The difference? Hyper-V in Win 10 and Hyper-V server 2016...

Discussion in 'Virtualized Computing' started by MrGuvernment, Jun 4, 2017.

  1. MrGuvernment

    MrGuvernment Pick your own.....you deserve it.

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    I have found myself in a situation that is just frustrating me at this point and i want to move on and just have a system that bloody works!

    Got a system built from Natex combo:

    • Intel S2600CP board
    • 2 x E5 2670 v2
    • 128G ECC Reg DDR3

    and other goodies. (RX 550 / SSD's / 4x 2TB Toshiba drives / LSI 9240-8i)

    The original plan was to do GPU pass though using ESXi and visualize my home main rig and then also have a nice lab to play around in since I.T is my job, but, ESXi 6.5.0 (upto d release) is so flaky for pass through it just annoyed me. I recently bought a RX 550 as I was informed that AMD fixed their power issues and the card would stop freezing ESXi on reboot , but that is not the case, still freezes and crashes ESXi upon restarting or even doing a shutdown of the OS, not something I want to have to deal with. Even passing through QLogic Dell branded dual port NIC's cause ESXi to hard freeze and reboot.

    Didn't want to user Hyper-V because RemoteFX was not what i was looking for, i wanted as close to bare metal performance as possible, as well MS has not yet implemented USB pass through and I didn't want to spend money on dongles and more gear.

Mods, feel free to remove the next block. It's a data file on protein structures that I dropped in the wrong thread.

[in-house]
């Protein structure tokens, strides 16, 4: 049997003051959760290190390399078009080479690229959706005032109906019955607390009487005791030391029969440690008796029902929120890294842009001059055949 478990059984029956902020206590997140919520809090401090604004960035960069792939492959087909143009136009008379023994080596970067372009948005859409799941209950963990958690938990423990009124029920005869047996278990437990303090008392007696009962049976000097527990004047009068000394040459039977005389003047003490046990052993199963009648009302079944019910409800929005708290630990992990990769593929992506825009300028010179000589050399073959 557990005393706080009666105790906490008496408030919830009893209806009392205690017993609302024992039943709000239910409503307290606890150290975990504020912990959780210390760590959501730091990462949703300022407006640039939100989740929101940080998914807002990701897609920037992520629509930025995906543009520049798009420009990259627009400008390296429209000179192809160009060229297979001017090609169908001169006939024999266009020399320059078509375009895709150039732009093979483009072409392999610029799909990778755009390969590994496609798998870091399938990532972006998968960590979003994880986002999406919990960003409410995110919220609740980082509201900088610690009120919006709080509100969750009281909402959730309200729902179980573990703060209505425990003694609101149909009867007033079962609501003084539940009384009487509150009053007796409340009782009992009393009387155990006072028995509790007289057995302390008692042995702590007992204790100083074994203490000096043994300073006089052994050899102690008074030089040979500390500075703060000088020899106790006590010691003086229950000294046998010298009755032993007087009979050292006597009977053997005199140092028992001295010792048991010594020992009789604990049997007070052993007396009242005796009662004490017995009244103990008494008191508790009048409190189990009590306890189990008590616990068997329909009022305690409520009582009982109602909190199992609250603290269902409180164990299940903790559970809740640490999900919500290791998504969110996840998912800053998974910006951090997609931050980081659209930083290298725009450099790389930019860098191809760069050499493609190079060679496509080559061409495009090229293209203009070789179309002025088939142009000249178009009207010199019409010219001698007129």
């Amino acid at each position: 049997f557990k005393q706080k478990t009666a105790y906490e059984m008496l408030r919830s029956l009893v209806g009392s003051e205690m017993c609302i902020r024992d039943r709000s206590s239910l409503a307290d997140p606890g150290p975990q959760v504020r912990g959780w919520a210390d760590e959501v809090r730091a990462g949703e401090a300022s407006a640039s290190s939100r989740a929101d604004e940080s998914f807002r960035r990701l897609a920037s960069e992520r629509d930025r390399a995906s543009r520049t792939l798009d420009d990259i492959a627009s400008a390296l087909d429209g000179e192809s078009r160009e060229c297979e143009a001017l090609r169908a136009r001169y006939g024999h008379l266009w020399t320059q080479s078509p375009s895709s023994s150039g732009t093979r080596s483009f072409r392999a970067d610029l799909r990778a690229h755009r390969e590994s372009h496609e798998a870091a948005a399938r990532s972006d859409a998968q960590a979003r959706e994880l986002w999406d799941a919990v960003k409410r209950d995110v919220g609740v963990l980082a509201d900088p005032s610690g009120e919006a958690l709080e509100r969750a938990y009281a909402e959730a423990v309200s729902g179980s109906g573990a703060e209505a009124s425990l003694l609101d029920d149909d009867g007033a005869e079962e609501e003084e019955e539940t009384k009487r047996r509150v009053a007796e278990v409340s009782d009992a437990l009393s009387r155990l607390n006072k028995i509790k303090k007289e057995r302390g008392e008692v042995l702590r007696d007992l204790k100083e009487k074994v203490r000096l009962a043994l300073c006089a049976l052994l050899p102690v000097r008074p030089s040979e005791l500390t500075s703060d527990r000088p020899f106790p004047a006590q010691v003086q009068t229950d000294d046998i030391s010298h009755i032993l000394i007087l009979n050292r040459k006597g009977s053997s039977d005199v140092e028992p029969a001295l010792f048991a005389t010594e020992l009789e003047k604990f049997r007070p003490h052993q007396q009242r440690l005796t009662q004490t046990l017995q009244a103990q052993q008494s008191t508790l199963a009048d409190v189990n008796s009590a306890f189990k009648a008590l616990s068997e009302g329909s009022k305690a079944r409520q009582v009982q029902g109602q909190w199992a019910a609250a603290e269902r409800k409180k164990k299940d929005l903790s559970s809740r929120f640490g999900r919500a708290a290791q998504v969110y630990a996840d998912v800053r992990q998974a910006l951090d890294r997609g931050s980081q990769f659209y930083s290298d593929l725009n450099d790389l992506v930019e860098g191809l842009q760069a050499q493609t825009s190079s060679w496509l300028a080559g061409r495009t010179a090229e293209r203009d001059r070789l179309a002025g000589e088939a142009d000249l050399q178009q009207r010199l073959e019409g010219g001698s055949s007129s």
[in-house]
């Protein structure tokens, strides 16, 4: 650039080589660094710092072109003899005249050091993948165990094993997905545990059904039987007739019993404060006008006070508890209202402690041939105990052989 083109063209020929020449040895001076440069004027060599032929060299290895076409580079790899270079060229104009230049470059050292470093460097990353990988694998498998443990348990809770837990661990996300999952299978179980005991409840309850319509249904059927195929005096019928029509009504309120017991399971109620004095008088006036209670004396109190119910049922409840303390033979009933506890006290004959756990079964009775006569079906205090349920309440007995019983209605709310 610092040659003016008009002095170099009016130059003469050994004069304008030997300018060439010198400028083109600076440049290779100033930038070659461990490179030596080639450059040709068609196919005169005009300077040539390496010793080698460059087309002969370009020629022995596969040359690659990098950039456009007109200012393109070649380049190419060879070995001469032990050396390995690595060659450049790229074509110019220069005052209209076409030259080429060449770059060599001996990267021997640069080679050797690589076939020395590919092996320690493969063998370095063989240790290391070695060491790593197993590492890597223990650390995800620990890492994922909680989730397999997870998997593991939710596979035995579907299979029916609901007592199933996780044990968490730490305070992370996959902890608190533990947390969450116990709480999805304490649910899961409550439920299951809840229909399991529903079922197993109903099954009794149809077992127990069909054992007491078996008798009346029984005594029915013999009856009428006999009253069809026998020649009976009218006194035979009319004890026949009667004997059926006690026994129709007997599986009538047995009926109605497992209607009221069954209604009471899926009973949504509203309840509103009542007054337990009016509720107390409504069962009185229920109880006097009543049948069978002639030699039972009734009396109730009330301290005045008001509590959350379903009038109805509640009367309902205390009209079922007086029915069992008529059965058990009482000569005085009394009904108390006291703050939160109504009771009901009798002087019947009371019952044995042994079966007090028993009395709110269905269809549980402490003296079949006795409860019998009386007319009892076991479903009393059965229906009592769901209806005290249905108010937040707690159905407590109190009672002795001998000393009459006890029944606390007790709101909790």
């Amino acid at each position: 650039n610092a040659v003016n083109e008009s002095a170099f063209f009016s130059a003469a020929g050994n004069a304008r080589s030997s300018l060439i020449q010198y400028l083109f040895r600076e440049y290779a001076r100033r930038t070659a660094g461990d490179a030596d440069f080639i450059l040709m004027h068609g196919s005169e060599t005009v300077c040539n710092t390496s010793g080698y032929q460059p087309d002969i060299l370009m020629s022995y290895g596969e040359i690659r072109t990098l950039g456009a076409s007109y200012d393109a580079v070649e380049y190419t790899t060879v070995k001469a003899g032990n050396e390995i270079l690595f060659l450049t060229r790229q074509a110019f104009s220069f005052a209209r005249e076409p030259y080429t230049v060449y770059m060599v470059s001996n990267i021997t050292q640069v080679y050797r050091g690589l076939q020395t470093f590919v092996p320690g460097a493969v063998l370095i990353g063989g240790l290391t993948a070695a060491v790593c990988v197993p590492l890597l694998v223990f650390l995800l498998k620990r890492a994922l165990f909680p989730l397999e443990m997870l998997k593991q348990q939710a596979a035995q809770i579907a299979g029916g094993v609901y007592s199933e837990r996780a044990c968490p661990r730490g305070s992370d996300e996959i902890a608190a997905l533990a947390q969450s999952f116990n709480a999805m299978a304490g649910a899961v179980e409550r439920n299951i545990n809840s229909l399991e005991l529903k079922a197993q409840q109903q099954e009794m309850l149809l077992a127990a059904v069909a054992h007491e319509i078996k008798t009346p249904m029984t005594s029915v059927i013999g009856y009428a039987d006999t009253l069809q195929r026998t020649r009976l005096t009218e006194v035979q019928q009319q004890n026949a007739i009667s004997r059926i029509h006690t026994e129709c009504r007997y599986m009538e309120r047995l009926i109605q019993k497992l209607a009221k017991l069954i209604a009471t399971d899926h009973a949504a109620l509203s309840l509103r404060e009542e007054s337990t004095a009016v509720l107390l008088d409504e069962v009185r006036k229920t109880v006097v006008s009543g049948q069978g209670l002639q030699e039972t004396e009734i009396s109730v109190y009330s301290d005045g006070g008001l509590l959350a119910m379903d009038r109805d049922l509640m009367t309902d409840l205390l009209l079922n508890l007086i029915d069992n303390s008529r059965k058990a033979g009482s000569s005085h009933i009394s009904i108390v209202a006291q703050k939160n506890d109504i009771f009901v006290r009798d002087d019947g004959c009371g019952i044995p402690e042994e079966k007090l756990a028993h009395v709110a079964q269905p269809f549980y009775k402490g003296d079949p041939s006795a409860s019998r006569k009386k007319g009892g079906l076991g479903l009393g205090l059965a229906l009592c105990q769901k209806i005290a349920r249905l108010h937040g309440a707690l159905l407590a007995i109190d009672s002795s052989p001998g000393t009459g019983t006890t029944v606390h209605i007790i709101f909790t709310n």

XenServer does not do USB pass through either...

    unRaid - had never used it and wanted to use ESXi or Hyper-V as that is what i use at work and wanted to use it as the base for my home lab, as well coughing up $60 for a hyper-visor wasn't in my plans and that also limits me to 6 storage devices and I have 9 right now.

    So with that, AMD wont let you install their full software suites under Windows Server and I have tried my darndess to get it to install, I can get the base drivers installed fine, but nothing else beyond that.

    Main question then is, what is the difference between running Hyper-V from Windows 10 Ent. vs running Windows Server 2016 with Hyper-V installed? Features that I would lose out on, if any?
     
    Last edited: Jun 4, 2017
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  2. Child of Wonder

    Child of Wonder 2[H]4U

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    Lack of remote Hyper-V management (you'll have to RDP into the Windows 10 box to get to Hyper-V manager) and clustering are the big ones. Other than that I don't think there's a difference.
     
  3. MrGuvernment

    MrGuvernment Pick your own.....you deserve it.

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    I could live with that. Would Hyper-V and VMs still run after the user in Windows 10 logs off?

    I may just install Win 10 Ent. on this server and use it as day to day and run the VM's via Hyper-V in Windows 10 instead of dealing with all the headaches is my thought
     
    Last edited: Jun 4, 2017
  4. MrGuvernment

    MrGuvernment Pick your own.....you deserve it.

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    Came across this:

    https://docs.microsoft.com/en-us/virtualization/hyper-v-on-windows/about/

    Differences between Hyper-V on Windows and Hyper-V on Windows Server
    There are some features that work differently in Hyper-V on Windows than they do in Hyper-V running on Windows Server.

    The memory management model is different for Hyper-V on Windows. On a server, Hyper-V memory is managed with the assumption that only the virtual machines are running on the server. In Hyper-V on Windows, memory is managed with the expectation that most client machines are running software on host in addition to running virtual machines. For example, a developer might be running Visual Studio as well as several virtual machines on the same computer.

    There are some features included in Hyper-V on Windows Server that are not included in Hyper-V on Windows. These include: